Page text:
1
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Just a very simplified and stright-forward way of serialize/deserialize to/from JSON using standard .NET 4+ libs. I was trying to avoid "complexity", so get rid of 3rd part libs and heavy-infrastructured standard libs.

    #region JSON API

    public static string ObjectToJson(object o, Type t, Type[] pTypes = null)
    {
        DataContractJsonSerializer serializer = (pTypes != null ? new DataContractJsonSerializer(t, pTypes) : new DataContractJsonSerializer(t));
        MemoryStream mStrm = new MemoryStream();
        serializer.WriteObject(mStrm, o);
        mStrm.Position = 0;
        using (var sr = new StreamReader(mStrm, Encoding.UTF8))
        {
            return sr.ReadToEnd();
        }
    }

    public static object JsonToObject(string json, Type t, Type[] pTypes = null)
    {
        DataContractJsonSerializer serializer = (pTypes != null ? new DataContractJsonSerializer(t, pTypes) : new DataContractJsonSerializer(t));
        using (var stream = new MemoryStream(Encoding.UTF8.GetBytes(json)))
        {
            return serializer.ReadObject(stream);
        }
    }

    #endregion // JSON  API

And an example of its usage:

    public bool ListOfGames(bool pMyGames, bool pGamesITookPartIn)
    {
        this.GamesListInfo = null;
        this.LastErrorInfo = null;
        try
        {
            string formValues =
                "&playerId=" + this.LogonInfo.userId.ToString() +
                "&createdBy=" + pMyGames.ToString() +
                "&tookPartIn=" + pGamesITookPartIn.ToString() +
                "";

            WebRequest request = createRequest("myGamesList", formValues);
            HttpWebResponse response = (HttpWebResponse)request.GetResponse();
            using (StreamReader sr = new StreamReader(response.GetResponseStream()))
            {
                string responseText = sr.ReadToEnd();

                if (responseText.Contains("\"errType\":"))
                    this.LastErrorInfo = (ErrorInfoContract)JsonToObject(responseText, typeof(ErrorInfoContract));
                else
                    this.GamesListInfo = (GamesListContract)JsonToObject(responseText, typeof(GamesListContract), new Type[] { typeof(GameInfoContract) });

                Trace.WriteLineIf(TrcLvl.TraceInfo, TrcLvl.TraceInfo ? string.Format("NewGame.ListOfGames: {0}{1}",
                    (this.LogonInfo != null ? this.LogonInfo.ToString() : ""), (this.LastErrorInfo != null ? this.LastErrorInfo.ToString() : "")) : "");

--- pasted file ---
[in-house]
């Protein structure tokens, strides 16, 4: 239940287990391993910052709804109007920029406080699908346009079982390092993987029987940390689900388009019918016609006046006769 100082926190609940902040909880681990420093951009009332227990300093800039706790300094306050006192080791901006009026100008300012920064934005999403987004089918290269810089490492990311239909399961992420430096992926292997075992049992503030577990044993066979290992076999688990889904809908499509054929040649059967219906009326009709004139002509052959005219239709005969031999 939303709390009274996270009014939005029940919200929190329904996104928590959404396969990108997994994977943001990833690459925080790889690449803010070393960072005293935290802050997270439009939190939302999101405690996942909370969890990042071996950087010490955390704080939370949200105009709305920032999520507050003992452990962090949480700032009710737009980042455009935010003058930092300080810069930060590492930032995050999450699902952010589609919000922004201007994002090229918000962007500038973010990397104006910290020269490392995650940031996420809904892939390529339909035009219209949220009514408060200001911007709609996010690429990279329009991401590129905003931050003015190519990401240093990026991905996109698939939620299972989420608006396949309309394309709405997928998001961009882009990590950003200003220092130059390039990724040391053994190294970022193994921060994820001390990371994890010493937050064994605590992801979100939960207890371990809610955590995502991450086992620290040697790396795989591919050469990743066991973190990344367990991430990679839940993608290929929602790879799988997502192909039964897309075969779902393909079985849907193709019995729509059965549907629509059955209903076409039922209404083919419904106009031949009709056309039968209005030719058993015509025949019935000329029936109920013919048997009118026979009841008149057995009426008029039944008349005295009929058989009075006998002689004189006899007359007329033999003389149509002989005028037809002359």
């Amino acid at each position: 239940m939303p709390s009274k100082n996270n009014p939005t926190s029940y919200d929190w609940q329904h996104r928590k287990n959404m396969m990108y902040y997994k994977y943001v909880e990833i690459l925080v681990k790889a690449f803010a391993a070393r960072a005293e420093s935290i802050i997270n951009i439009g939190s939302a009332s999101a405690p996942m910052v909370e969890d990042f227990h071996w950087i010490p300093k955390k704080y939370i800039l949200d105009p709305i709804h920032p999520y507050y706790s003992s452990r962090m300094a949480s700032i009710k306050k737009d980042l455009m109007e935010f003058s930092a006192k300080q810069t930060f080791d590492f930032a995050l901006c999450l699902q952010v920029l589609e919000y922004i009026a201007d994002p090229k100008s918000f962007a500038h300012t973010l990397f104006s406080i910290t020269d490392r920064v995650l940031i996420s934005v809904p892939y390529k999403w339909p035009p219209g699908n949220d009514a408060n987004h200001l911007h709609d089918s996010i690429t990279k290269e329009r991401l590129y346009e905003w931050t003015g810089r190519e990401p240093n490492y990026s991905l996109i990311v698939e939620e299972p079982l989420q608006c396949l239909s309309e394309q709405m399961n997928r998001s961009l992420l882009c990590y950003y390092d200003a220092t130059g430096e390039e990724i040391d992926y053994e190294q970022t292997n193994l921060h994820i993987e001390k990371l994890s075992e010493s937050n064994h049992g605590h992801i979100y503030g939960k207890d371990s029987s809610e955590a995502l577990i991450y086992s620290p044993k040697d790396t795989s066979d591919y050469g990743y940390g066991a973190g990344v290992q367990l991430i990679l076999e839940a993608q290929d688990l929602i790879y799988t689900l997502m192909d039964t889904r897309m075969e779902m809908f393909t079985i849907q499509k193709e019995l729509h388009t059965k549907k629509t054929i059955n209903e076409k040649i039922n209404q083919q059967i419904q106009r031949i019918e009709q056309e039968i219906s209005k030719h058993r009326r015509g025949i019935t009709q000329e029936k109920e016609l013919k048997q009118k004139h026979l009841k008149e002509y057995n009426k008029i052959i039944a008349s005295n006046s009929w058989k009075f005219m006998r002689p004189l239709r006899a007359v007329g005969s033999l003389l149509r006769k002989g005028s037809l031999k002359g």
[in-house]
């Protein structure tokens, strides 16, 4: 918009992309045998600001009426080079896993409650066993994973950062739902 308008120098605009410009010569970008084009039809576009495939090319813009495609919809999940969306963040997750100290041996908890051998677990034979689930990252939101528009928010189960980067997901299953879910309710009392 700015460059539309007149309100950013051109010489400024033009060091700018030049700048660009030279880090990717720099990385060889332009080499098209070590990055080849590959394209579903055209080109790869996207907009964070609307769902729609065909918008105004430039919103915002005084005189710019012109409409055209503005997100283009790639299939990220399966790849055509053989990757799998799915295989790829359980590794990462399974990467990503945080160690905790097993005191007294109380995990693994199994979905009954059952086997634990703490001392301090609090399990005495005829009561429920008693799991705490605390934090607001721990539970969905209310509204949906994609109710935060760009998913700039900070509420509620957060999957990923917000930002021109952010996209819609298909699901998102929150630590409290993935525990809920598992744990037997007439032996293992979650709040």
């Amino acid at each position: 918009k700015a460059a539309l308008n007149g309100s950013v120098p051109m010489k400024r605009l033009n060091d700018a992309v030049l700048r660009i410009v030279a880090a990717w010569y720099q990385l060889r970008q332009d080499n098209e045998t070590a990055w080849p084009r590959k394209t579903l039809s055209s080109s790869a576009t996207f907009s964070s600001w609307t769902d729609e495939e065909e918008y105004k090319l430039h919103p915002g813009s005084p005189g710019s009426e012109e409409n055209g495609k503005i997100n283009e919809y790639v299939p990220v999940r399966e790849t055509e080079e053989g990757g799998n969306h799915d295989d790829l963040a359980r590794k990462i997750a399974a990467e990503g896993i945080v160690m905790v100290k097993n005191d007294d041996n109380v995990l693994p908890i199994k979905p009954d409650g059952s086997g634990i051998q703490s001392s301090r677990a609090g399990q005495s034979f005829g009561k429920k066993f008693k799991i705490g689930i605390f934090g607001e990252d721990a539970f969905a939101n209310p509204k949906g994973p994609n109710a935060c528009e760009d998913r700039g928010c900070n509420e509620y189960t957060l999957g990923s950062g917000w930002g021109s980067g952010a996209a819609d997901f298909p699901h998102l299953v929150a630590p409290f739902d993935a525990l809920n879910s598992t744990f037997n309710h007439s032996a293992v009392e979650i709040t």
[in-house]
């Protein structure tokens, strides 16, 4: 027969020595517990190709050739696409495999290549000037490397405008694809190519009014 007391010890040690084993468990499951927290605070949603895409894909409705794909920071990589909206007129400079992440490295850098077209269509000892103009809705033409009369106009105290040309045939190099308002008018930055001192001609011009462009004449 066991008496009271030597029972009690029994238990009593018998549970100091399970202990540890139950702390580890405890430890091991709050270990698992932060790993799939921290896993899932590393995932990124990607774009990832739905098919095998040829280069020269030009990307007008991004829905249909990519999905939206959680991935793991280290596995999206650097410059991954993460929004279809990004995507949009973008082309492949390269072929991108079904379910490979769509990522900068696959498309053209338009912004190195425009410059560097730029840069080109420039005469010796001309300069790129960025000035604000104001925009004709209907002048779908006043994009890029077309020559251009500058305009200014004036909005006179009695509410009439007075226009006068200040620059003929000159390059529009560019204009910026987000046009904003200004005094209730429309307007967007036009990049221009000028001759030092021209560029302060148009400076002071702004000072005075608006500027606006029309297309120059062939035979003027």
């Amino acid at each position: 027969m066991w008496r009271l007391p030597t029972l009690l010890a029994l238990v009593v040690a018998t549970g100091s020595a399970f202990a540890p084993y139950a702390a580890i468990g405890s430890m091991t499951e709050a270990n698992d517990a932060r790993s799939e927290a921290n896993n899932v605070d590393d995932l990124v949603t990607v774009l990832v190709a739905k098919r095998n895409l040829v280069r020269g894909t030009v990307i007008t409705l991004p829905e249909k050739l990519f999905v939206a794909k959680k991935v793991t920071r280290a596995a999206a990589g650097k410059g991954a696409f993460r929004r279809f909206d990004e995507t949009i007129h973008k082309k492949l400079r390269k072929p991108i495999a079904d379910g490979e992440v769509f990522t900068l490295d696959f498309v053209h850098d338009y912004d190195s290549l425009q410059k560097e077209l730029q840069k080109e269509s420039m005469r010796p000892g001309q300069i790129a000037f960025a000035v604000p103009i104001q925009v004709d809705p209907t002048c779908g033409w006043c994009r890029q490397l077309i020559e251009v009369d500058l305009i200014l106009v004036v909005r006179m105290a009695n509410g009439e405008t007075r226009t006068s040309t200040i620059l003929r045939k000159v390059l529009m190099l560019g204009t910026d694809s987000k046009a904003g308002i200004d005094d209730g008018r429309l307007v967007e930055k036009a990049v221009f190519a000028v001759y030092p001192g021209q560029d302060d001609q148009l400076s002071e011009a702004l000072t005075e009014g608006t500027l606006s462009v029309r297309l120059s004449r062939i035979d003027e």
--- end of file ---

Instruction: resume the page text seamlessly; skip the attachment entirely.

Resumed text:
}
        }
        catch (Exception exc)
        {
            this.LastErrorInfo = new ErrorInfoContract()
                {
                    errType = exc.GetType().ToString(),
                    message = exc.Message,
                    stackTrace = exc.StackTrace,
                    timestamp = StrUtils.NskTimestampOf(DateTime.Now)
                };
        }
        return (this.LogonInfo != null && this.LogonInfo.userId > 0 && this.LogonInfo.authKey > 0);
    }

    private WebRequest createRequest(string pAction, string pFormValues)
    {
        WebRequest request = WebRequest.Create(this.ServerUrl + "?action=" + pAction);

        request.Method = "POST";
        request.ContentType = "application/x-www-form-urlencoded";
        request.ContentLength = pFormValues.Length;

        byte[] data = Encoding.UTF8.GetBytes(pFormValues);
        using (Stream strm = request.GetRequestStream())
        {
            strm.Write(data, 0, data.Length);
        }
        return request; 
    }

Just searched where to publish a code and example (for some purposes).

I do not expect any inputs but if you would like to - welcome, would be appreciated. :)

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  • \$\begingroup\$ This doesn't really look simpler. I'd be great if you could write more about what you are doing here and why. We also need more context like what is DataContractJsonSerializer? Complete classes were better than just some random methods. \$\endgroup\$ – t3chb0t Apr 26 at 17:16
  • \$\begingroup\$ Sorry. Full class name is System.Runtime.Serialization.Json.DataContractJsonSerializer it resides in System.Runtime.Serialization.dll, v4.0.0.0. It is part of .NET. I'm doing client-server communication for primitive online game. There is very simple web server with *.ashx which handle HTTP requests and returns JSON. \$\endgroup\$ – dmitry_bond Apr 26 at 18:01
  • \$\begingroup\$ Please upload the real code, as-written, not a simplified version of what you've made. \$\endgroup\$ – Mast Apr 26 at 19:58
  • \$\begingroup\$ This is real piece of code which is currently working inside a solution. It is not "simplified version". By using word "simplified" in my post I mean - to keep solution simple and minimalistic, that was my goal when I was developing it. \$\endgroup\$ – dmitry_bond Apr 27 at 6:37
1
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Frame challenge

I was trying to avoid "complexity", so get rid of 3rd part libs